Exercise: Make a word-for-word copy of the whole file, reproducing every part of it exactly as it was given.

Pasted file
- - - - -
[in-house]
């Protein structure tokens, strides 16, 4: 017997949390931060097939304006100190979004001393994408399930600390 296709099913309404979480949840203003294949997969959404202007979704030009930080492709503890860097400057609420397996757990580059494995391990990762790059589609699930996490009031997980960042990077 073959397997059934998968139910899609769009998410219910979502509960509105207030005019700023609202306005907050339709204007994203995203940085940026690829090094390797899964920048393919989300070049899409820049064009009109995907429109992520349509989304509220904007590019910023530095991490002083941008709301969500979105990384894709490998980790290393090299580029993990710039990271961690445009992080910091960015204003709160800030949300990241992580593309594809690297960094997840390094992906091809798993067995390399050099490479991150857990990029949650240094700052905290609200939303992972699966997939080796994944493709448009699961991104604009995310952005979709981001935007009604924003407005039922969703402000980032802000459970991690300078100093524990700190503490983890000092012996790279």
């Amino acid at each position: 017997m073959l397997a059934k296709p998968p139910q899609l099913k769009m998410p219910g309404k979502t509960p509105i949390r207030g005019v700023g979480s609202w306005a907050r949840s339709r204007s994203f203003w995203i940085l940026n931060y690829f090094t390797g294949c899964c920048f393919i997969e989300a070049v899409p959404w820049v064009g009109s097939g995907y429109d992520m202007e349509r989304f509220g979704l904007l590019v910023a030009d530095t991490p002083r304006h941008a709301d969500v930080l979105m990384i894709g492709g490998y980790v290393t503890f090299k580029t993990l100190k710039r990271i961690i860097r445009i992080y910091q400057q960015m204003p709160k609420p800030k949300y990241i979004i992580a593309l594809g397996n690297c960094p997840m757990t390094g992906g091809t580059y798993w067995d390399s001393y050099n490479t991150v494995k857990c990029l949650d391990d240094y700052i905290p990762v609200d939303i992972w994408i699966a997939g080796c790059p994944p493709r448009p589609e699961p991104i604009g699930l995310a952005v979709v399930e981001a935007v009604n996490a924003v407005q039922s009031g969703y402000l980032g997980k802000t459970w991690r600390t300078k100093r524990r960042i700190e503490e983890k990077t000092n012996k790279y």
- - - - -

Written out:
[in-house]
């Protein structure tokens, strides 16, 4: 017997949390931060097939304006100190979004001393994408399930600390 296709099913309404979480949840203003294949997969959404202007979704030009930080492709503890860097400057609420397996757990580059494995391990990762790059589609699930996490009031997980960042990077 073959397997059934998968139910899609769009998410219910979502509960509105207030005019700023609202306005907050339709204007994203995203940085940026690829090094390797899964920048393919989300070049899409820049064009009109995907429109992520349509989304509220904007590019910023530095991490002083941008709301969500979105990384894709490998980790290393090299580029993990710039990271961690445009992080910091960015204003709160800030949300990241992580593309594809690297960094997840390094992906091809798993067995390399050099490479991150857990990029949650240094700052905290609200939303992972699966997939080796994944493709448009699961991104604009995310952005979709981001935007009604924003407005039922969703402000980032802000459970991690300078100093524990700190503490983890000092012996790279």
């Amino acid at each position: 017997m073959l397997a059934k296709p998968p139910q899609l099913k769009m998410p219910g309404k979502t509960p509105i949390r207030g005019v700023g979480s609202w306005a907050r949840s339709r204007s994203f203003w995203i940085l940026n931060y690829f090094t390797g294949c899964c920048f393919i997969e989300a070049v899409p959404w820049v064009g009109s097939g995907y429109d992520m202007e349509r989304f509220g979704l904007l590019v910023a030009d530095t991490p002083r304006h941008a709301d969500v930080l979105m990384i894709g492709g490998y980790v290393t503890f090299k580029t993990l100190k710039r990271i961690i860097r445009i992080y910091q400057q960015m204003p709160k609420p800030k949300y990241i979004i992580a593309l594809g397996n690297c960094p997840m757990t390094g992906g091809t580059y798993w067995d390399s001393y050099n490479t991150v494995k857990c990029l949650d391990d240094y700052i905290p990762v609200d939303i992972w994408i699966a997939g080796c790059p994944p493709r448009p589609e699961p991104i604009g699930l995310a952005v979709v399930e981001a935007v009604n996490a924003v407005q039922s009031g969703y402000l980032g997980k802000t459970w991690r600390t300078k100093r524990r960042i700190e503490e983890k990077t000092n012996k790279y």